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PhD Defense by Muhammad Adeel Nasser Sohals

Muhammad Adeel Nasser Sohals, Department of Chemistry and Bioscience, will defend his thesis on "Enhanced Oil Recovery Based on Ionically Modified Water in Carbonates".


13.01.2017 kl. 13.00 - 16.00



"Enhanced Oil Recovery Based on Ionically Modified Water in Carbonates"


The wettability alteration process depends on the formation water composition, crude oil chemistry, reservoir temperature, rock surface mineralogy and composition of the injected water. The study of all the parameters is important to understand their role in wettability alteration mechanisms, but injected water chemistry is the only that can be tuned at reservoir scale. Therefore, this study principally focused on the investigation of water chemistry effects on wettability including: a) effect of potential scale forming ions on initial wetting conditions, b) effect of ionic composition and strength, c) influence of temperature, d) impact of oxyanions concentration, and e) interfacial tension.

This study used flotation to measure wettability. Comparisons of wettability trends measured by flotation with imbibition showed flotation produced similar results. The experiments used Dan chalk, reservoir oil and synthetic brines were performed at 23, 50 and 100oC. The flotation technique directly measures the wettability and physically separates oil-wet rock from water-wet rock. The resulting measurement is expressed as % water-wet grains. A flotation wettability index (FWI) was defined and works in the same way as Amott wettability index by expressing the wetting condition with a numerical value between completely oil-wet (-1) and water-wet (+1). The technique also allows determination of the amount of oil retained on water-wet surfaces after wettability alteration. The retained oil offers additional information on the wettability alteration mechanisms compared to other wettability measurement techniques.

The experimental results show that changing water chemistry can improve the oil wetness or water wetness. The first effect, improving oil wetting, was found to be associated with an ionic composition, specifically addition of oxyanions, while reducing the ionic strength (dilution) improved the water-wet conditions of the crude-oil-brine (CBR) system. The addition of the oxyanions sulfate and borate shifted the wettability to more oil wet. All the brines had Ca and Mg present so we could not isolate any specific effects associated with the cations. Sulfate was temperature sensitive with little shift at 23 and 50oC as concentration increased, but at 100oC the wettability shift was pronounced from neutral to oil wet. Borate showed less temperature sensitivity and less ability to shift wettability. The wettability shift for both oxyanions was proportional to concentration. Dilution of the brines increased the water-wet conditions up to 10-fold dilution, but further dilutions did not increase water wetting. Dilution changed wettability for formation brines from -0.50 to -0.75 (oil-wet) to -0.25 & 0.0. Increase in temperature shifted the CBR system towards more oil-wet for all the brines tested including the brines without sulfate or borate. The wettability shifted from near neutral-wet to more oil-wet conditions when the temperature increased from 23oC to 100oC. The temperature effect was different depending on oxyanion. Sulfate showed no temperature effect between 23 and 50oC, but showed significant shifting at 100oC with greater shift to oil wet with increasing sulfate concentration. In contrast, borate showed a systematic increase in oil wetting as temperature increased.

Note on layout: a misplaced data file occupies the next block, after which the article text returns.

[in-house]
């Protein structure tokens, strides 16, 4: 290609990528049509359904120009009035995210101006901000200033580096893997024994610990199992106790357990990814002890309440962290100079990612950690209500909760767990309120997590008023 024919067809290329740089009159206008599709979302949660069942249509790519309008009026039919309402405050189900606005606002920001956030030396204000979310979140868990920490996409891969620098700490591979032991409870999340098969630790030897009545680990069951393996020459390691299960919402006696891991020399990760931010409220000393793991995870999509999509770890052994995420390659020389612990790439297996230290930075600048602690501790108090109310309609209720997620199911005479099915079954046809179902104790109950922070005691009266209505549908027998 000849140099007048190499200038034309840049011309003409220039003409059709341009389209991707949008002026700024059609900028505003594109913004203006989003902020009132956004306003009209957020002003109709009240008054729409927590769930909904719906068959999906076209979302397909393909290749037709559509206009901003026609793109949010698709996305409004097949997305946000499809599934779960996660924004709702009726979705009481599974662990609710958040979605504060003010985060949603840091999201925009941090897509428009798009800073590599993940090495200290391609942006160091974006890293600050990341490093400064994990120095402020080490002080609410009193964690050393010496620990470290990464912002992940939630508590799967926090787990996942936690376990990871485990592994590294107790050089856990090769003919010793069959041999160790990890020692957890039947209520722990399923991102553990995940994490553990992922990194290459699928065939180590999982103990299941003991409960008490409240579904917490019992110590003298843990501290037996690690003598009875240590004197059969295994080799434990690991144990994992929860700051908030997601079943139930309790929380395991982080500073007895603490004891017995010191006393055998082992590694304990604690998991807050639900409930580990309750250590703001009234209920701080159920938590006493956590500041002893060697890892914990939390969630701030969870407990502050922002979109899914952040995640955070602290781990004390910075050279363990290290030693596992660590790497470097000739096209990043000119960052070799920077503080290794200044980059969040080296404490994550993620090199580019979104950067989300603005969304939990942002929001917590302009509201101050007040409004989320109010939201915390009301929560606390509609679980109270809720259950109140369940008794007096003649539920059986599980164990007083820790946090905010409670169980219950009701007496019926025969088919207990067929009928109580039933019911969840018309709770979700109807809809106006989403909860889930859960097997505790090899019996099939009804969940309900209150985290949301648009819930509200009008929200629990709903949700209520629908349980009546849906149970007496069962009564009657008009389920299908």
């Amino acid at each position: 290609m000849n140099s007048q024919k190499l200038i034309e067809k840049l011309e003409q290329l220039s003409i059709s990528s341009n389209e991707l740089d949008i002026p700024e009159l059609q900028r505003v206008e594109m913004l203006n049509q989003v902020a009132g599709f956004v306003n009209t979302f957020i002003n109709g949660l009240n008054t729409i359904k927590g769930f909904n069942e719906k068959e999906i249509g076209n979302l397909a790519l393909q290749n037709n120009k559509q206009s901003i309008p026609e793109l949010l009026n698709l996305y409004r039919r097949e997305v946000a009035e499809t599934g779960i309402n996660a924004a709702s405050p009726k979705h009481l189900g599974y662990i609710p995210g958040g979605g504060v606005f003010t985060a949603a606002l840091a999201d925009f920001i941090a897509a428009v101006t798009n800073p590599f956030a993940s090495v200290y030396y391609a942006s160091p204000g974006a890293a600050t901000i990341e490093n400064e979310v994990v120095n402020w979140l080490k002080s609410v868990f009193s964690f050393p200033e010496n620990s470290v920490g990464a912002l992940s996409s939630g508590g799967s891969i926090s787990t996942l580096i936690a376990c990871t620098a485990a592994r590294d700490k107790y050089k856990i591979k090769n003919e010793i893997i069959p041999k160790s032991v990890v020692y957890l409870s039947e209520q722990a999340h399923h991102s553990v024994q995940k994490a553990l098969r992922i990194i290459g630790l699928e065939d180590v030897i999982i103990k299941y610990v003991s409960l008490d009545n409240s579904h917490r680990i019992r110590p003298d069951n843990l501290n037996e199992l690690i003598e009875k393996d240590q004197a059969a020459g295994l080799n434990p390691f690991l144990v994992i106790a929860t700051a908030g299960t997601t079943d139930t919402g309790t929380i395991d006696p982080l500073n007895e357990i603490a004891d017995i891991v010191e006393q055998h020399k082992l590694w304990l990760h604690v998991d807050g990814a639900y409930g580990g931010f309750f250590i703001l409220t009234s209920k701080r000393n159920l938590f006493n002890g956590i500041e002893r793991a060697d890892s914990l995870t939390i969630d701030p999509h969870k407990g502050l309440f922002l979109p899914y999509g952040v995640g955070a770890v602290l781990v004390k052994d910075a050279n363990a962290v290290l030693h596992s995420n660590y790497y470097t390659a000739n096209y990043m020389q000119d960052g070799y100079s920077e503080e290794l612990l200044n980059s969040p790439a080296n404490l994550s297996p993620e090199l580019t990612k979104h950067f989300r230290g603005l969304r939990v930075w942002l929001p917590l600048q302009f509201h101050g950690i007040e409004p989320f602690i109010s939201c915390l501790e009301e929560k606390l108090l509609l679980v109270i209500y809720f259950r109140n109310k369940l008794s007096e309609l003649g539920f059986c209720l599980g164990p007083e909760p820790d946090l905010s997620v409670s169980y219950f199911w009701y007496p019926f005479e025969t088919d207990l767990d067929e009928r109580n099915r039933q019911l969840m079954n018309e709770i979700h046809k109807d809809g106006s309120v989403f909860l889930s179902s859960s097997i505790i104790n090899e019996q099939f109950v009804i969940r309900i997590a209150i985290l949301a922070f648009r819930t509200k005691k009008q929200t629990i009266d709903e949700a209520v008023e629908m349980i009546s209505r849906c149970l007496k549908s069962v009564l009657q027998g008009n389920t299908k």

The interfacial tension (IFT) between crude oil and advanced fluids was measured at 23 and 90oC. IFT increased for seawater and seawater without sulfate as temperature increased from 23oC to 100oC, but decreased for seawater with borate. The dilutions of all the brines increased the IFT at constant temperature. The lowest IFT was 11.5 mN/m, which is not low enough to improve oil recovery independently without wettability alteration.


  • Professor MSO, Erik Gydesen Søgaard, Department of Chemistry and Bioscience, Aalborg University


  • Associate Professor, Saqib Sohail Toor (Chairman), Department of Energy Technology, AAU, Denmark 
  • Ph.D. and Senior Scientist, Patrick V. Brady, Geoscience Research & Applications Group, Mexico
  • Ph.D. and Project Manager, Vural Sander Suicmez, Maersk Oil and Gas A/S, Copenhagen K, Denmark





Department of Chemistry and Bioscience, Section of Chemical Engineering


Niels Bohrs Vej 8, 6700 Esbjerg

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